The Canon of Cannon: Death Wish 3

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THE CANON of Cannon is a feature where we take a wandering look at the backlog of world-renowned trash peddlers, Cannon Films, and the work they left behind. This time: Death Wish 3.

I’d usually call it bad practice to begin a review of anything with an anecdote, but you’ll have to bear with me here. My first experience of Michael Winner’s Death Wish 3 was when I was around 12 years old. It was one o’clock in the morning, and I was idly channel-surfing when I came across a scene where garish street punks were hurling Molotov cocktails through pensioners’ windows. An old man with a dapper moustache and a leather jacket proceeded to machine-gun them all to death. There were explosions, there was screaming, there were Jimmy Page guitar solos erupting on the soundtrack – it was awesome.

11 years later, I’ve seen Death Wish 3 about four more times and it never gets old. It’s so blatant in its desire to murder things en masse, so cavalier in its commitment to destruction that it can’t help but be charming, and it’s such a stark contrast to the sombre modality of the original film that the comparison becomes even more hilarious.

Even Death Wish 2 had some small element of restraint, despite its Cannon backers and Page-helmed soundtrack. Director Michael Winner, notorious for his incompetence behind the camera (and a spiffy restaurant column), tacitly admitted to abandoning the generic conventions of the thriller for balls-to-the-wall action schlock. Whether it was to take the series in a new direction, or to capitalise on the 80s’ insatiable appetite for explosive carnage on the big screen is anyone’s guess, but he certainly needed the money at the time.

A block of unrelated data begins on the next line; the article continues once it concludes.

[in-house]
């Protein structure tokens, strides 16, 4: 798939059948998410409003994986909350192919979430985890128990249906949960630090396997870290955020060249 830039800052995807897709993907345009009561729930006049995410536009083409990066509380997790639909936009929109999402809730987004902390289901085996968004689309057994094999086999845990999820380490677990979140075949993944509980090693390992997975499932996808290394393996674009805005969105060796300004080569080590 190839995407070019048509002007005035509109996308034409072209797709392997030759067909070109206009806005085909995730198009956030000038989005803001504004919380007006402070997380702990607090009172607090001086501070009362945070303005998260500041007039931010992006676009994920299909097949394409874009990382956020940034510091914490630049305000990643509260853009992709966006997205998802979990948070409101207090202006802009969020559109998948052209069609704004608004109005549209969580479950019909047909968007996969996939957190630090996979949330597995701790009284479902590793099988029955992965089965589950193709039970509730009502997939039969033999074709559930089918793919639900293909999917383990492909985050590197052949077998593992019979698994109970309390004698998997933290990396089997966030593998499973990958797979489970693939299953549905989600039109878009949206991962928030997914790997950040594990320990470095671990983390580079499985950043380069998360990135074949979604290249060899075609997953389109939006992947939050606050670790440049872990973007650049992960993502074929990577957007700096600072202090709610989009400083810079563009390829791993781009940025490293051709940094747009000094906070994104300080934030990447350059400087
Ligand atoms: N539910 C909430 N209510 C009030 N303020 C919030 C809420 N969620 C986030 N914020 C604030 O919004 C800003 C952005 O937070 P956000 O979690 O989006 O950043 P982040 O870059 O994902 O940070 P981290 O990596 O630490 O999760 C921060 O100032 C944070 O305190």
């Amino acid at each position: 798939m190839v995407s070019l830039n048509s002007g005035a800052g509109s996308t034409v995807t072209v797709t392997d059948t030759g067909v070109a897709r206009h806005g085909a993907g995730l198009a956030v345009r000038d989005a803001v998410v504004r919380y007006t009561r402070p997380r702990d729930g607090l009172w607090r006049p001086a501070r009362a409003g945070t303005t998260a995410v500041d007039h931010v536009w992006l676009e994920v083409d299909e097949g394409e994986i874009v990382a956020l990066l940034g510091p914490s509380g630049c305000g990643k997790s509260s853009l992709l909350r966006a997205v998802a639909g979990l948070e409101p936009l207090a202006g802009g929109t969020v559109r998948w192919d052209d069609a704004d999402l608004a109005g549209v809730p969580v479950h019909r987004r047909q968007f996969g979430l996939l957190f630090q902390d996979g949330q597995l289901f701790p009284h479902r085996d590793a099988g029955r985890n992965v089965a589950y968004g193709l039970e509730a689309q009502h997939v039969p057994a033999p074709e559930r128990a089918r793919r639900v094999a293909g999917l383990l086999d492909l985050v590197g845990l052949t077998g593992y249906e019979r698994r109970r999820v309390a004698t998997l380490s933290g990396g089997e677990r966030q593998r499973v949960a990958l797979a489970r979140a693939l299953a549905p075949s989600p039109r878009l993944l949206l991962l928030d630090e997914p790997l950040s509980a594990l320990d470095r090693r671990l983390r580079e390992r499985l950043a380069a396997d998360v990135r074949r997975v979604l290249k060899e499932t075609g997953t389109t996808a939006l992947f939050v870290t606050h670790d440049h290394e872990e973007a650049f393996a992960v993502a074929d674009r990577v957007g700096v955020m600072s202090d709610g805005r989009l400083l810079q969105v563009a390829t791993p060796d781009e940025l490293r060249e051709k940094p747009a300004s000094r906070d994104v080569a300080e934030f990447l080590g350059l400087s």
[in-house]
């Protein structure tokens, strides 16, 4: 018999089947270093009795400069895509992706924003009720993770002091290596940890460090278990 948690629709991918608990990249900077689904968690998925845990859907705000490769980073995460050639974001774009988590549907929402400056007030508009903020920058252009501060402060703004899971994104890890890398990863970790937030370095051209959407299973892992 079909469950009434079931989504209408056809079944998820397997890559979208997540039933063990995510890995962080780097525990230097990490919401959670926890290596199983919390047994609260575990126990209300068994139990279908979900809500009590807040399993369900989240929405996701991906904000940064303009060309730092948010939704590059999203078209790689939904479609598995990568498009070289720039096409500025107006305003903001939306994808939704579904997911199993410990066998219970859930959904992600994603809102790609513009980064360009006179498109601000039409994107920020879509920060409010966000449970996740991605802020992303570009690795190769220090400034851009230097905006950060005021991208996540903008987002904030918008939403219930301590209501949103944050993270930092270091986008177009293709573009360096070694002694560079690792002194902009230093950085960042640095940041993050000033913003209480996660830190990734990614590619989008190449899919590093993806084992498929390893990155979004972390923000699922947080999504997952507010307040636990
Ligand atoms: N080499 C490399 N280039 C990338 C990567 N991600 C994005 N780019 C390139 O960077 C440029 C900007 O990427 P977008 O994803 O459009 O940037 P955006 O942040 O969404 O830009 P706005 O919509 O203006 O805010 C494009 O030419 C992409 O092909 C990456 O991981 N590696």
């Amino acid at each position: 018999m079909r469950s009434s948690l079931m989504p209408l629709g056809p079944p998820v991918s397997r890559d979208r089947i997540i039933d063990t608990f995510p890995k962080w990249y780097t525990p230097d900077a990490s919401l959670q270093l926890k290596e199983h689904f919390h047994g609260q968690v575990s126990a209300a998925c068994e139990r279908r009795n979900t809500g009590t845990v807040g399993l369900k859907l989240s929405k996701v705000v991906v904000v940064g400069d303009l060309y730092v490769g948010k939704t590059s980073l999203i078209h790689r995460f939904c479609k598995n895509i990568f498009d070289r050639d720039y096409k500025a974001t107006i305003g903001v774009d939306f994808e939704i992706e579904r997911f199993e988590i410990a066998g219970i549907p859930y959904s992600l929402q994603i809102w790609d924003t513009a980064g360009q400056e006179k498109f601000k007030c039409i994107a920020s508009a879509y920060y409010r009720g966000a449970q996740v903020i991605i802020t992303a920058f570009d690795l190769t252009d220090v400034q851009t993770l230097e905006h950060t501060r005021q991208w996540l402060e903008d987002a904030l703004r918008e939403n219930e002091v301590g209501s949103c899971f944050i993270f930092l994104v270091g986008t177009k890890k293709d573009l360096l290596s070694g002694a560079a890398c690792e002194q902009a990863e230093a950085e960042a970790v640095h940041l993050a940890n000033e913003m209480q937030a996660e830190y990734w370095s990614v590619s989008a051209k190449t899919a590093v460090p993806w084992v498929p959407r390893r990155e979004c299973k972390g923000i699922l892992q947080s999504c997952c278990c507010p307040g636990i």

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The original Death Wish was a grim examination of rising crime in New York, and was heavily criticised for advocating vigilante justice. Its source material, the novel by Brian Garfield, had stressed the mental instability of his protagonist; Garfield himself, among others, were incensed when Winner’s version of Paul Kersey was perceived as a heroic figure. Regardless, it was a dark, seedy film that tapped into the collective consciousness of the time it was made in, even if it did fuel the imaginations of ring-wing commentators throughout America.

The Cannon-funded sequel was bigger and brighter, but still, to a lesser extent, emphasised the key theme of endorsing vigilantism as a palatable means of wrenching justice from injustice. By both films’ end (moreso the first), Paul Kersey (Charles Bronson), an otherwise unassuming architect, is a broken man, disillusioned by the inadequacy of the justice system and resigned to a life of wanton, lonely murder. This was conveyed primarily through violence, but it was Bronson’s central performance, which remains underrated to this day, that provided the bold print.